Obligations under the PDPA when handling personal data – Obligations 2 – 4

 

In this second article on the PDPA, I look at the next 3 obligations (obligations 2-4) required of individuals or organisations when they handle the personal data of individuals under the PDPA.

 

In summary, Obligations 2 – 4 are:

Obligation No. 2 – The Purpose Limitation Obligation (Section 18 PDPA) – This states that personal data may only be used, collected and disclosed for purposes that a reasonable person would consider appropriate in the circumstances.

 

Obligation No. 3 – Notification Obligation (Section 20 PDPA) The notification obligation requires the individual, company or organisation who collected the personal data to inform the person whom the data belongs to the exact reasons for which the data is being collected for.

 

Obligation No. 4 – Access and Correction Obligation (Section 21 PDPA)This obligation requires individuals or organisations who have collected personal data to provide access to the personal data that was previously provided by individuals upon request within a reasonable timeframe.

 

We elaborate on the above-mentioned obligations below:

 

Purpose Limitation Obligation (Section 18)

 

The second main data protection obligation would be the purpose limitation obligation. The PDPA states that personal data may only be used, collected and disclosed for purposes that a reasonable person would consider appropriate in the circumstances. As this obligation is considered relatively broad, it once again depends on the circumstances of each case.

 

If the purposes for which the data is used, collected or disclosed is beyond what is considered appropriate, it will not be permitted. Reasonable purposes would include for verification purposes if it is necessary to verify the identity of the individual or for communication purposes to ensure that contact is not lost.

 

Notification Obligation (Section 20)

The third main data protection obligation would be the notification obligation. This notification obligation also highlights the importance of maintaining an effective and working communication channel between the parties. The notification obligation requires the individual, company or organisation who collected the personal data to inform the person whom the data belongs to the exact reasons for which the data is being collected for.

 

This also allows for individuals to make an informed choice of whether to provide consent for the collection, use and disclosure of his personal data to other individuals or organisations.

 

Access and Correction Obligation (Section 21)

The fourth main data protection obligation would be the Access and Correction obligation. This obligation requires individuals or organisations who have collected personal data to provide access to the personal data that was previously provided by individuals upon request within a reasonable timeframe. Organisations are also obligated to provide information on how the individual’s personal data was used or disclosed within a year before the request was made. Thus, if an individual requests for information about how his personal data was used for a period that is more than a year before the request was made, the request may be rejected without contravening the PDPA.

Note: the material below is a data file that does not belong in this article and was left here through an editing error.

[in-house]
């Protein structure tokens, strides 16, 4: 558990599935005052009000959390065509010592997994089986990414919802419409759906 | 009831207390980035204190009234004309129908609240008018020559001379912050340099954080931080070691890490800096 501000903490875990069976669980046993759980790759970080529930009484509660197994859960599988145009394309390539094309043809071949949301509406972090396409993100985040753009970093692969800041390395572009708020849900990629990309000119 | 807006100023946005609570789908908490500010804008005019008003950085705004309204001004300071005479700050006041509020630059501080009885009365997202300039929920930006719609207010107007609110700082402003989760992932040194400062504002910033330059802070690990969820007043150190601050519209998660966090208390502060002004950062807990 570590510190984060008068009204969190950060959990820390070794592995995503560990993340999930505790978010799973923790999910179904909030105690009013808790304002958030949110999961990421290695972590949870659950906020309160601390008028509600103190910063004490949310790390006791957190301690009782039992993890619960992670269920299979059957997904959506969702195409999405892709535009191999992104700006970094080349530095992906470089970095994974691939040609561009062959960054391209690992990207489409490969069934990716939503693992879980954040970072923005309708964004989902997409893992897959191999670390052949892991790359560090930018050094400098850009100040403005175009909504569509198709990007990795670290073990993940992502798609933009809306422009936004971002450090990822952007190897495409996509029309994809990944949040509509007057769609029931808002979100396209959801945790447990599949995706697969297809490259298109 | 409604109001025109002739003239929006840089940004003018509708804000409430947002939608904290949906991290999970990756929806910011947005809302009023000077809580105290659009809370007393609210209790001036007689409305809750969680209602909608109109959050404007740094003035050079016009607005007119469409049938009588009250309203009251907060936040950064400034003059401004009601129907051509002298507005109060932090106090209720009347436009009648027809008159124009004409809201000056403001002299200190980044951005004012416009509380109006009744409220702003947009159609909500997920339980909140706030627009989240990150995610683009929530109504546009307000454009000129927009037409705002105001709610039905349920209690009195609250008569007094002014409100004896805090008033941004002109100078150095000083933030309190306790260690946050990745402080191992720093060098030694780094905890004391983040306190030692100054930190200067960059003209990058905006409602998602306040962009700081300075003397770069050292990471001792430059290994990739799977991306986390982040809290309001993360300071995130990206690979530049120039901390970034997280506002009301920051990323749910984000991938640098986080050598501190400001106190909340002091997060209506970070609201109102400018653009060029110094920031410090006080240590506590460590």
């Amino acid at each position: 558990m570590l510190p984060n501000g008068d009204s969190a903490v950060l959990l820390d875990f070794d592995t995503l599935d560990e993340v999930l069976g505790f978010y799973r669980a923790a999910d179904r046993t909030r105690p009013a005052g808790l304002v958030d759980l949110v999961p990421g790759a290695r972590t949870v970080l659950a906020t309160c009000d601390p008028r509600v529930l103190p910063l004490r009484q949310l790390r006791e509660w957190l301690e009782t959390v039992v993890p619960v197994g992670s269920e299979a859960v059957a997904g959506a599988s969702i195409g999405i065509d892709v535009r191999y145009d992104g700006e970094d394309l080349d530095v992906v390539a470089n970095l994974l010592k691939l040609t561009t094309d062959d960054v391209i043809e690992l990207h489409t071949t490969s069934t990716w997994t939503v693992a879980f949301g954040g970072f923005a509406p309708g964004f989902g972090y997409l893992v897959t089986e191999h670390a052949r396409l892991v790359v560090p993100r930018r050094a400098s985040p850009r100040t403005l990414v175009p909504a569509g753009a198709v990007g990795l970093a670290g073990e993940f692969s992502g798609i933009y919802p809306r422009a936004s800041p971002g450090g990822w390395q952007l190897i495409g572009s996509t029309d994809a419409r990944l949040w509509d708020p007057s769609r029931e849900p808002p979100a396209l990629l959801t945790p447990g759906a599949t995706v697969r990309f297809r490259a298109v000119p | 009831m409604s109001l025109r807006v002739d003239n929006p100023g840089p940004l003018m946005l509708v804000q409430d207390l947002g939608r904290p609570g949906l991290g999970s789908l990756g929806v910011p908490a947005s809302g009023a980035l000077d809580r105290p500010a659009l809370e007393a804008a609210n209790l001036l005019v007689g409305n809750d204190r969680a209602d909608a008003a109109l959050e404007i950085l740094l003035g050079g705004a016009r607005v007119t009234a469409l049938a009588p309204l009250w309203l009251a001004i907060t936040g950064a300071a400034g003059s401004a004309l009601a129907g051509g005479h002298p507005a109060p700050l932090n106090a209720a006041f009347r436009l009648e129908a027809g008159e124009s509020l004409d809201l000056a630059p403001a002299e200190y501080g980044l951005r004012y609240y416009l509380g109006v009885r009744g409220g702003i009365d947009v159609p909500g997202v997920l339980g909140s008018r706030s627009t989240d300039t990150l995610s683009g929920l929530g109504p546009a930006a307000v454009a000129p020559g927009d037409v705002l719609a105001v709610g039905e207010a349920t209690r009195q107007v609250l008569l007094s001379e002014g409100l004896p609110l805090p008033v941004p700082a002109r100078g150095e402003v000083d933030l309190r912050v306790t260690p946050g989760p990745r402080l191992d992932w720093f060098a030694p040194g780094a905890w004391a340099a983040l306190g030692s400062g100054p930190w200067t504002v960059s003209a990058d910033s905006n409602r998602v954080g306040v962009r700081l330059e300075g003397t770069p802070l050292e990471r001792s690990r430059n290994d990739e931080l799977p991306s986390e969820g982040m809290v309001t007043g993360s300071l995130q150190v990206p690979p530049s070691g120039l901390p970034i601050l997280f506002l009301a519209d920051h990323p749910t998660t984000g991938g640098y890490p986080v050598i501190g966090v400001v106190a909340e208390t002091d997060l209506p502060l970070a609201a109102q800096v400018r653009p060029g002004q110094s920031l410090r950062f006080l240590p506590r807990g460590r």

However, there are still exceptions made in Section 21(3) for which information should not be given access to despite requests made by individuals.[1]  Examples of these exceptions would include information that would threaten the safety or physical or mental health of an individual other than the one making the request, or a request to reveal personal data about another individual without his consent.

 

The correction obligation is also tied alongside with the access obligation, the correction obligation requires the organisation or individual to “correct an error or omission in the personal data about the individual” as soon as possible if the individual makes a request for it.[2] This reduces the likelihood of personal data being used wrongly especially when it is inaccurate or outdated. Thus, this also highlights the importance of ensuring that all the requests made are frequently monitored to ensure that responses and accommodations can be made.

 

Conclusion

This sums up the first four data protection obligations, however there are still five more main data protection obligations which have yet to be covered. We will proceed to elaborate on the five remaining main data protection obligations in a following article which can be found here.

 

 

[1] PDPA, at s21(3).

[2] PDPA, at s22.